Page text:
The wild-haired young woman on the stage would have no part of the man who wanted to marry her. She kicked him, screamed at him, cursed him. He fought back, hauling her off on his shoulders.
The audience of high school students hooted and cheered rowdily. This was Shakespeare?
If Shakespeare is dry and incomprehensible, it wasn't on a recent day at Westlake High School. And that's exactly what actors from Tour de Force Repertory Theatre had hoped to show.
The Thousand Oaks-based theater group has been visiting local high schools and middle schools performing scenes from "The Taming of the Shrew" and talking about theater in the time of Shakespeare.
The group is putting on the play at the city's new Civic Arts Plaza from Friday through Nov. 13. It is doing a special show for children Nov. 11, which is Veterans Day, a school holiday. For the 11 a.m. performance, students will be admitted for $5 instead of the usual $12.
The group, founded by William Hillstrom, was concerned that school funding cuts had taken away any chance for today's students to see a Shakespearean performance.
"They read Shakespeare in class, but that doesn't do anything for you," Hillstrom said. "Shakespeare is meant to be performed, not read."
He contacted English teachers in the Conejo Valley Unified School District and offered to bring "The Taming of the Shrew" to students. During late October, the group put in costumed appearances at Westlake, Conejo Valley and Newbury Park high schools and Colina Intermediate School.
At Westlake, students streamed into the auditorium all day for a 50-minute Shakespearean sampler. Hillstrom introduced students to Shakespeare and the actors of his day.
An actor back then wasn't considered much better than a vagrant, he told them. "They went from town to town doing shows. They would set up shop in the courtyard. Actors were thrown in jail frequently."
And Shakespeare? "He wrote the movie of the week," he said, drawing whistles and hoots from the students. His topics? War, sex, parents, jealousy, revenge--not much different from today's television. There was one big difference, though. In Shakespeare's day, the parts were almost always played by men.
Between scenes, each of the actors came out and chatted with the audience about Elizabethan times and theater of that era. Why did Shakespeare write in iambic pentameter? The rhythm made it easier for the actors to remember their lines. As for clothing, the richest color of the day was black.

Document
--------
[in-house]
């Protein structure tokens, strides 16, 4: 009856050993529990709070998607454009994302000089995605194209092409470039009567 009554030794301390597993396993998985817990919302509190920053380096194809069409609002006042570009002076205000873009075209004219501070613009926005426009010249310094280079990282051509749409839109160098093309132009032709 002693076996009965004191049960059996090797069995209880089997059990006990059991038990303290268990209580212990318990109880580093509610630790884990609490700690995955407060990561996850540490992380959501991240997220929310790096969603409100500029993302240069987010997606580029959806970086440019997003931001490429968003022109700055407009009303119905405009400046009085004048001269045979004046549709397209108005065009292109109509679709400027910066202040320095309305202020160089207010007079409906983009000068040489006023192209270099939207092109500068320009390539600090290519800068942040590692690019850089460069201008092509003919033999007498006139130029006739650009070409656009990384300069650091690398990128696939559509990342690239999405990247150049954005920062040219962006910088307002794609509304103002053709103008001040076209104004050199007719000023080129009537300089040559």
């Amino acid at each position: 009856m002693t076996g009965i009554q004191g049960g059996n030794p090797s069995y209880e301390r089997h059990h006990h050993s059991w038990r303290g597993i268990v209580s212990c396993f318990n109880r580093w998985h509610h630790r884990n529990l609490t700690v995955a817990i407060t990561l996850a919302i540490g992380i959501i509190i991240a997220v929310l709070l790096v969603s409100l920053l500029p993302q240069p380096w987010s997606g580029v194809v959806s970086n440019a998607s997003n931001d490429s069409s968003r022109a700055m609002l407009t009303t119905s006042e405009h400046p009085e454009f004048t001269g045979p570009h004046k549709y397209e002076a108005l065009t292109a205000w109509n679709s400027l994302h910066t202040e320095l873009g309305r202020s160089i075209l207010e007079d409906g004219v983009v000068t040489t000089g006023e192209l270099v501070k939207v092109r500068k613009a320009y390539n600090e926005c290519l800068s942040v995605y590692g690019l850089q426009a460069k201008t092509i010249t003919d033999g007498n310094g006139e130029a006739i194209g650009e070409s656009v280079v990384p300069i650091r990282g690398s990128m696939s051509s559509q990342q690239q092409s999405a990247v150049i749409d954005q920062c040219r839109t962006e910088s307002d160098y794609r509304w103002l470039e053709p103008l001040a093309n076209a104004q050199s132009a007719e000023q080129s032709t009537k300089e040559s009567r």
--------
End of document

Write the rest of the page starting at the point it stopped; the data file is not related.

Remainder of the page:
And the play? It's a comedy about two sisters, one of them named Kate who is headstrong, wild and ornery. ("In the 16th Century, they called them shrews," Hillstrom told the audience. "Today, it's bitches.") Petruchio marries her, and then through some cunning, he attempts to tame her.
The students saw three scenes that left no doubt that Shakespeare could be witty, bawdy and at times even exciting.
Tani Caudillo, a Westlake High senior, said it had been boring to read Shakespeare, "but it's a lot different when the actors are on the stage. Everything looks different. It's easier to understand."
Each year, the students read a Shakespearean work--"Romeo and Juliet," "Macbeth," "Julius Caesar." Students, and even the public, expect to be bored, Westlake literature teacher Janice Anderson said. "Contemporizing it is important."
The performance was right for the students, she said, because if they expected Shakespeare to be square and boring, what they got was bawdy and action-packed.
Tour de Force Repertory Theatre, in its second year, does pre-1930 drama. "We feel very strongly that classic drama must be presented to be preserved," said Darren Raleigh, who plays Petruchio. "All of us have given up time from our regular jobs to make these appearances, to pass the magic on to today's students."
Here's the latest POG alert: Moorpark's Community Services Department and the city's DARE officers are sponsoring a milk cap tournament Saturday at the Arroyo Vista Recreation Center.
The contest, run by Trov USA, is for kids 11 and older. It begins at 10 a.m. and requires a $2 registration fee to play. Kids can either preregister or register that day. They need not worry about losing their milk caps in the tournament--they won't be playing for keeps. They will get DARE milk caps at the door. Information, 531-9100.
* WHAT: "Taming of the Shrew," special performance for students.
* WHEN: Nov. 11 at 11 a.m. Play runs Friday through Nov. 13.
* WHERE: Civic Arts Plaza, Forum Theatre, Thousand Oaks.
* COST: $5 for students, this performance only.
* CALL: 449-2787.